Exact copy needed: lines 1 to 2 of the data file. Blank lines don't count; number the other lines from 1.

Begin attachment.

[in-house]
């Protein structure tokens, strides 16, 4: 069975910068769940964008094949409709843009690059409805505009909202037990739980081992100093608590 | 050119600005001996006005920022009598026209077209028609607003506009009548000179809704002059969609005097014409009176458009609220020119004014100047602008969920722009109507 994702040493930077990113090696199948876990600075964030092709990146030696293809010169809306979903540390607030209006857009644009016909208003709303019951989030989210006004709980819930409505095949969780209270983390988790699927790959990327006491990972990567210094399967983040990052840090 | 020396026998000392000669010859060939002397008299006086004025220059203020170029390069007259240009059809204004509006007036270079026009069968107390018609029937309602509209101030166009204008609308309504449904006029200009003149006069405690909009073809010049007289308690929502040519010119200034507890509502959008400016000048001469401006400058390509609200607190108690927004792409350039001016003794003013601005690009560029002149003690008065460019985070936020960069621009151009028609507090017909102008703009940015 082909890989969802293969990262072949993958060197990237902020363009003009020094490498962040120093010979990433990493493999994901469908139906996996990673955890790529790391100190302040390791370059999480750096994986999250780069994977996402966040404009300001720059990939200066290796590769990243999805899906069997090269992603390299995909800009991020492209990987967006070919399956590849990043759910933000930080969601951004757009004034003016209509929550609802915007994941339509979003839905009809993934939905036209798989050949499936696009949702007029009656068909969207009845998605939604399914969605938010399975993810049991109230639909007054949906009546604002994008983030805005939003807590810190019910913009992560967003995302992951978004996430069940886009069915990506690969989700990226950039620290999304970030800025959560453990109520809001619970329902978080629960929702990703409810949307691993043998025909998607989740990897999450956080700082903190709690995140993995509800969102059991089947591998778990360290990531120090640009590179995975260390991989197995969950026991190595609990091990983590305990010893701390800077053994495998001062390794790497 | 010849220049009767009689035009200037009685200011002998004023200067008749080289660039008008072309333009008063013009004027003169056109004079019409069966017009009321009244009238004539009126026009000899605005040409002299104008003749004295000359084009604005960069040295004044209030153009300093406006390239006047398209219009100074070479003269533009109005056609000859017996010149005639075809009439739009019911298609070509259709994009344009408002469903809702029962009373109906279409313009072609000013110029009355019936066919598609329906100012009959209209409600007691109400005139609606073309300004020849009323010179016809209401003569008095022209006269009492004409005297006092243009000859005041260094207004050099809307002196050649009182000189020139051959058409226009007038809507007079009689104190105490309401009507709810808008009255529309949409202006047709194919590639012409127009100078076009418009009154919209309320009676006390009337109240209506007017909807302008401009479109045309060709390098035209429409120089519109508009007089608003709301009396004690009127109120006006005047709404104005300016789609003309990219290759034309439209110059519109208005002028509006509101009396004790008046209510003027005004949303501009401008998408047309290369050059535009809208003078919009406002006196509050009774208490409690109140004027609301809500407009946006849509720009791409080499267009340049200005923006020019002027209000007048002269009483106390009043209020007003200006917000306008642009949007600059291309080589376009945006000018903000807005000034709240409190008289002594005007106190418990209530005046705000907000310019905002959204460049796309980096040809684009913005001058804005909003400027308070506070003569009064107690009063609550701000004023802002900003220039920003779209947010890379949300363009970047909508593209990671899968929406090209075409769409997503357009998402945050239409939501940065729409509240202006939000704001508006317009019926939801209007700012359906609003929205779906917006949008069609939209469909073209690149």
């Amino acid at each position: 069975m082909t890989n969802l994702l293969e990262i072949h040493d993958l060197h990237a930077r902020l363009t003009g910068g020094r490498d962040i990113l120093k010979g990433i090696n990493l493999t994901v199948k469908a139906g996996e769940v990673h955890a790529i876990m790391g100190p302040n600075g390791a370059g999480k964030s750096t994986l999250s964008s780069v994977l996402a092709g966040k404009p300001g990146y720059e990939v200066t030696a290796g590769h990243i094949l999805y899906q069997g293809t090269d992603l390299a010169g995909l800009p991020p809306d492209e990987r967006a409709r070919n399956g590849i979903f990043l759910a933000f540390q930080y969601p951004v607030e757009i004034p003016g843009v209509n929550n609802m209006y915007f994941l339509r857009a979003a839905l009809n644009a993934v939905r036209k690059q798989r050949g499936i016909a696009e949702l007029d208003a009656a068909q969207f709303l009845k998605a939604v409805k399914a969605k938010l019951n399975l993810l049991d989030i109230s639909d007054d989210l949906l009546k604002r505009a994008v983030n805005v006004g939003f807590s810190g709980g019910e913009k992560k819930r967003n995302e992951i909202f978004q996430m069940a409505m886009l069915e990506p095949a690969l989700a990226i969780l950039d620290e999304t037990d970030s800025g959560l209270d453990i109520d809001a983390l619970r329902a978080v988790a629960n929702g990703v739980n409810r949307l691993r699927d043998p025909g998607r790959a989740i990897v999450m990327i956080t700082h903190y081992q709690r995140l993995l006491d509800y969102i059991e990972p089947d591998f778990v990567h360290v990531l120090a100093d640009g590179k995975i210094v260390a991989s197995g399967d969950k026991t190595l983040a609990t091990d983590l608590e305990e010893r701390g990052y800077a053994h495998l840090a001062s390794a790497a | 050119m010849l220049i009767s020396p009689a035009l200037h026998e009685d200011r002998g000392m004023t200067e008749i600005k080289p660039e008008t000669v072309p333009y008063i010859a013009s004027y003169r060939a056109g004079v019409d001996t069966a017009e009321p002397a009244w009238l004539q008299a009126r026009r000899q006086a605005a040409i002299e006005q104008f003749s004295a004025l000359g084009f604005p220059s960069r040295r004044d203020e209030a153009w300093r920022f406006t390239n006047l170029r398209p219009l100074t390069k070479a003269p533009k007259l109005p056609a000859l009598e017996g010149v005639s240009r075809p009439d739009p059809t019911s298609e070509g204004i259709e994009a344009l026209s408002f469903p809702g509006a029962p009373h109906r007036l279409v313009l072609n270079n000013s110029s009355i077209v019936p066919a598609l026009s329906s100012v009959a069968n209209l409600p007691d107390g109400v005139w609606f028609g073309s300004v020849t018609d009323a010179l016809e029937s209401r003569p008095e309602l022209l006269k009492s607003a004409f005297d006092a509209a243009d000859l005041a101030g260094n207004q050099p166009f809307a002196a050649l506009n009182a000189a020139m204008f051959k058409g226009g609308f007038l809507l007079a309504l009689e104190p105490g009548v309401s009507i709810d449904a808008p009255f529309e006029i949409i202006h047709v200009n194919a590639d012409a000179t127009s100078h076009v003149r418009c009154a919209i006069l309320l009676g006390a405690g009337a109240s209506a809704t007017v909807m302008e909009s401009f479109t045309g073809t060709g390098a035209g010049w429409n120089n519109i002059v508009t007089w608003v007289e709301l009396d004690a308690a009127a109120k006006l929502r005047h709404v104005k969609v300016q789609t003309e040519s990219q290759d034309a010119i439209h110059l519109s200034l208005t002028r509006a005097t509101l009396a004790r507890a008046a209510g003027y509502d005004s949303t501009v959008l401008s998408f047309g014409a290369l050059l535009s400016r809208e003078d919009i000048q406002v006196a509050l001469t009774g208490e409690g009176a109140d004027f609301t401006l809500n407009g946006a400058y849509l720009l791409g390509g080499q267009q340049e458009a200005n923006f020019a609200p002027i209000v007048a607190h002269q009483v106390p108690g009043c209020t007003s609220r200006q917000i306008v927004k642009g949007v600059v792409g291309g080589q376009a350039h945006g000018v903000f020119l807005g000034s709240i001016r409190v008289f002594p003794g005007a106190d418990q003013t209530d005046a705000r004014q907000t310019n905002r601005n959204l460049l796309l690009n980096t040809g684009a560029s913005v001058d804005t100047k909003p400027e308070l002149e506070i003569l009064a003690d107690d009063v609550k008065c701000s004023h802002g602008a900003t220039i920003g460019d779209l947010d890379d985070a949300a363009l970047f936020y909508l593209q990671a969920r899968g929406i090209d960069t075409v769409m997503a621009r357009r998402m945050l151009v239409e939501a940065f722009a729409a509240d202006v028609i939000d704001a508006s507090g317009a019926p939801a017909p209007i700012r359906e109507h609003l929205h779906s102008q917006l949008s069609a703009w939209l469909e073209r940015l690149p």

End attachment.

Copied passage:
[in-house]
């Protein structure tokens, strides 16, 4: 069975910068769940964008094949409709843009690059409805505009909202037990739980081992100093608590 | 050119600005001996006005920022009598026209077209028609607003506009009548000179809704002059969609005097014409009176458009609220020119004014100047602008969920722009109507 994702040493930077990113090696199948876990600075964030092709990146030696293809010169809306979903540390607030209006857009644009016909208003709303019951989030989210006004709980819930409505095949969780209270983390988790699927790959990327006491990972990567210094399967983040990052840090 | 020396026998000392000669010859060939002397008299006086004025220059203020170029390069007259240009059809204004509006007036270079026009069968107390018609029937309602509209101030166009204008609308309504449904006029200009003149006069405690909009073809010049007289308690929502040519010119200034507890509502959008400016000048001469401006400058390509609200607190108690927004792409350039001016003794003013601005690009560029002149003690008065460019985070936020960069621009151009028609507090017909102008703009940015 082909890989969802293969990262072949993958060197990237902020363009003009020094490498962040120093010979990433990493493999994901469908139906996996990673955890790529790391100190302040390791370059999480750096994986999250780069994977996402966040404009300001720059990939200066290796590769990243999805899906069997090269992603390299995909800009991020492209990987967006070919399956590849990043759910933000930080969601951004757009004034003016209509929550609802915007994941339509979003839905009809993934939905036209798989050949499936696009949702007029009656068909969207009845998605939604399914969605938010399975993810049991109230639909007054949906009546604002994008983030805005939003807590810190019910913009992560967003995302992951978004996430069940886009069915990506690969989700990226950039620290999304970030800025959560453990109520809001619970329902978080629960929702990703409810949307691993043998025909998607989740990897999450956080700082903190709690995140993995509800969102059991089947591998778990360290990531120090640009590179995975260390991989197995969950026991190595609990091990983590305990010893701390800077053994495998001062390794790497 | 010849220049009767009689035009200037009685200011002998004023200067008749080289660039008008072309333009008063013009004027003169056109004079019409069966017009009321009244009238004539009126026009000899605005040409002299104008003749004295000359084009604005960069040295004044209030153009300093406006390239006047398209219009100074070479003269533009109005056609000859017996010149005639075809009439739009019911298609070509259709994009344009408002469903809702029962009373109906279409313009072609000013110029009355019936066919598609329906100012009959209209409600007691109400005139609606073309300004020849009323010179016809209401003569008095022209006269009492004409005297006092243009000859005041260094207004050099809307002196050649009182000189020139051959058409226009007038809507007079009689104190105490309401009507709810808008009255529309949409202006047709194919590639012409127009100078076009418009009154919209309320009676006390009337109240209506007017909807302008401009479109045309060709390098035209429409120089519109508009007089608003709301009396004690009127109120006006005047709404104005300016789609003309990219290759034309439209110059519109208005002028509006509101009396004790008046209510003027005004949303501009401008998408047309290369050059535009809208003078919009406002006196509050009774208490409690109140004027609301809500407009946006849509720009791409080499267009340049200005923006020019002027209000007048002269009483106390009043209020007003200006917000306008642009949007600059291309080589376009945006000018903000807005000034709240409190008289002594005007106190418990209530005046705000907000310019905002959204460049796309980096040809684009913005001058804005909003400027308070506070003569009064107690009063609550701000004023802002900003220039920003779209947010890379949300363009970047909508593209990671899968929406090209075409769409997503357009998402945050239409939501940065729409509240202006939000704001508006317009019926939801209007700012359906609003929205779906917006949008069609939209469909073209690149």